Le Saint Amour
9725 Culver Blvd
Culver city, CA 90232
(310) 842-8155

Le Saint Amour on Urbanspoon


Anna A. said...

I want some of your mater-mozzarella! Also, I've never had a floating island before - the first time I heard about it was from my mom's microwave cookbook circa 1988.

Diana said...

Your description of the Rose is beautiful! I can almost taste it! I've been addicted to the stuff lately - it's definitely the summer of Rose!

ChocoMeat said...

That DOES sound like an amazing rose! It's not easy finding the good ones, but when you do, it's quite a treat! Will look for this one!

Exile Kiss said...

Hi H.C.,

Very nice! :) I'm glad there were plenty of vegetarian offerings for you, and I'm glad to hear they're still delivering some good quality dishes. I should go back soon. :)

bagnatic said...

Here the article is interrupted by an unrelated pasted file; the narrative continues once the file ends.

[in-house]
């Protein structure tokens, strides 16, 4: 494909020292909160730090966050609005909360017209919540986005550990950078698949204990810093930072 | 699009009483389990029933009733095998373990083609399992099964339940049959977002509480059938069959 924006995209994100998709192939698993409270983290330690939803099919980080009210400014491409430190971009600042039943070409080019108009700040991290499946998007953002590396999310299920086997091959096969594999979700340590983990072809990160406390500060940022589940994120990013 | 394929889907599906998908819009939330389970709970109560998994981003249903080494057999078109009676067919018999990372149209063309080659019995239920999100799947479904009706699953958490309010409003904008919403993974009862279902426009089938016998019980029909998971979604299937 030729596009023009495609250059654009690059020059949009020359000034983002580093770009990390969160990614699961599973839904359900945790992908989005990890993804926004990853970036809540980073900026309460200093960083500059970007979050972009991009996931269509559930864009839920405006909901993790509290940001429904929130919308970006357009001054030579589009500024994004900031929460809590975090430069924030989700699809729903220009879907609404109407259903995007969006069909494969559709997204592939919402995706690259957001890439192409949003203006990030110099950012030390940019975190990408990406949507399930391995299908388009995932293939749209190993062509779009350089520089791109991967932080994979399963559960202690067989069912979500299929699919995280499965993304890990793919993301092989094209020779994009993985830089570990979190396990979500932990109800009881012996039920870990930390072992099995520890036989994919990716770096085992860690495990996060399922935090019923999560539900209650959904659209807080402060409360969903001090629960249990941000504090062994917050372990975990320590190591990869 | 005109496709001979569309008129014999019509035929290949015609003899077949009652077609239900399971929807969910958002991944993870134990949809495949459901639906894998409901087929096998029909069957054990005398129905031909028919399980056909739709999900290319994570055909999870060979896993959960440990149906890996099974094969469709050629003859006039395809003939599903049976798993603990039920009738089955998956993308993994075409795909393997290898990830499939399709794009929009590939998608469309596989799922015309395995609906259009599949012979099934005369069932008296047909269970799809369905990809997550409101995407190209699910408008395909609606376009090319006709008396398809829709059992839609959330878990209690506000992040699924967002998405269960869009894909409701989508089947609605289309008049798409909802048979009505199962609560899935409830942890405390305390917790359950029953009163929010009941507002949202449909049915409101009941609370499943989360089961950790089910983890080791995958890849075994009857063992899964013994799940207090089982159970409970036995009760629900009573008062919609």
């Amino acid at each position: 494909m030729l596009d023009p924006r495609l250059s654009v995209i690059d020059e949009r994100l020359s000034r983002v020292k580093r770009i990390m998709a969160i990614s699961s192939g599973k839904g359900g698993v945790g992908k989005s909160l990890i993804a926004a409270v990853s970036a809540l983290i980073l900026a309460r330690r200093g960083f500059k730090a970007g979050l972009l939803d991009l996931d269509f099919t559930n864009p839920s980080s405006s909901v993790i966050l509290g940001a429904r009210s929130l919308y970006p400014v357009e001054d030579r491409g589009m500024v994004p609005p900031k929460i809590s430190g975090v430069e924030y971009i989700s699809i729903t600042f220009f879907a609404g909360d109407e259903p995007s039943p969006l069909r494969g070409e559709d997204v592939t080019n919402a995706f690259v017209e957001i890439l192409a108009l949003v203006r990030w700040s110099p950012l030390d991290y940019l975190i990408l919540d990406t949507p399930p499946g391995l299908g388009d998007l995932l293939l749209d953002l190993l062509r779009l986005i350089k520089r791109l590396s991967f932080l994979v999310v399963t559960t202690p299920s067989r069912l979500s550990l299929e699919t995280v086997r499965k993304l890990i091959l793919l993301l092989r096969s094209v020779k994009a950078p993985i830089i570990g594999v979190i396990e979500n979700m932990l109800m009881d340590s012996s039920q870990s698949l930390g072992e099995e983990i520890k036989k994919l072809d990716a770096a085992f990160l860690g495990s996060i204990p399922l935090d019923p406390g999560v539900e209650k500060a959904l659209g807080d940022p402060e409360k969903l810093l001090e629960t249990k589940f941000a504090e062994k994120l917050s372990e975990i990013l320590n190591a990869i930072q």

as a hard core carnivore, these veggie dishes actually look really appealing...that says a lot.

H. C. said...

@Anna, I'd be curious at how to nuke out a floating island... kind of.

@Diana, I'd say every summer is perfect for rosés -- it has certainly come a long way since the syrupy Calif. white zins of a decade ago.

@ChocoMeat, Le Saint Amour actually has a really fun, interesting and affordable Frency wine list. I also had a lovely Cote d'Or Burgundy there that went for less than $50 a bottle.

@Exile Kiss, can't wait to hear about your follow-up on it, and hope you change your mind about that crispy polenta!

@Bagnatic, does that make me a veggie enabler now?

stuffycheaks said...

thanks for the reminder, cuz this is on my list! except sorry, i'm gonna bypass the lentils.. heard their boudin noir and duck confit are delicious. can't wait to try the fries too

Prefer said...

Love this entry, I totally want to go check this restaurant out. I ate at Church & Bistro last night, which was really good, and this new LA dining deals site just posted a special deal – $10 for $20 at Church & Bistro. I encourage everyone to check out at www.preferdine.com. Let me know what you think!